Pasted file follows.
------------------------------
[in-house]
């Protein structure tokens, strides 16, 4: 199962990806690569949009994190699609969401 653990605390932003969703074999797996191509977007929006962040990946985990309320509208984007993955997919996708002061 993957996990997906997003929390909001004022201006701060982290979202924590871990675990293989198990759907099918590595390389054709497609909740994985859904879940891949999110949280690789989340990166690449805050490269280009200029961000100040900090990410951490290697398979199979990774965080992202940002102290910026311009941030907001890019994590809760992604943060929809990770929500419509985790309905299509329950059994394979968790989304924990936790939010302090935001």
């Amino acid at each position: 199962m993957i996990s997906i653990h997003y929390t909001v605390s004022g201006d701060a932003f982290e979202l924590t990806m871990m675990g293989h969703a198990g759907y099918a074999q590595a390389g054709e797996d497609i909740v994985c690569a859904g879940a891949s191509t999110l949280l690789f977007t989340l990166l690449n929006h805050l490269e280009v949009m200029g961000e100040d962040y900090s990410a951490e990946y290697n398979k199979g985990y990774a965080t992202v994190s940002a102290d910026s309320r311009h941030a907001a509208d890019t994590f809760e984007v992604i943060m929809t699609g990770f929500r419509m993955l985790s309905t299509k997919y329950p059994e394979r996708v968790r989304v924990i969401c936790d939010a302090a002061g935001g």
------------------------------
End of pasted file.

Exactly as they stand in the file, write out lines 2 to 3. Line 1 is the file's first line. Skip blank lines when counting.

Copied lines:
């Protein structure tokens, strides 16, 4: 199962990806690569949009994190699609969401 653990605390932003969703074999797996191509977007929006962040990946985990309320509208984007993955997919996708002061 993957996990997906997003929390909001004022201006701060982290979202924590871990675990293989198990759907099918590595390389054709497609909740994985859904879940891949999110949280690789989340990166690449805050490269280009200029961000100040900090990410951490290697398979199979990774965080992202940002102290910026311009941030907001890019994590809760992604943060929809990770929500419509985790309905299509329950059994394979968790989304924990936790939010302090935001």
């Amino acid at each position: 199962m993957i996990s997906i653990h997003y929390t909001v605390s004022g201006d701060a932003f982290e979202l924590t990806m871990m675990g293989h969703a198990g759907y099918a074999q590595a390389g054709e797996d497609i909740v994985c690569a859904g879940a891949s191509t999110l949280l690789f977007t989340l990166l690449n929006h805050l490269e280009v949009m200029g961000e100040d962040y900090s990410a951490e990946y290697n398979k199979g985990y990774a965080t992202v994190s940002a102290d910026s309320r311009h941030a907001a509208d890019t994590f809760e984007v992604i943060m929809t699609g990770f929500r419509m993955l985790s309905t299509k997919y329950p059994e394979r996708v968790r989304v924990i969401c936790d939010a302090a002061g935001g």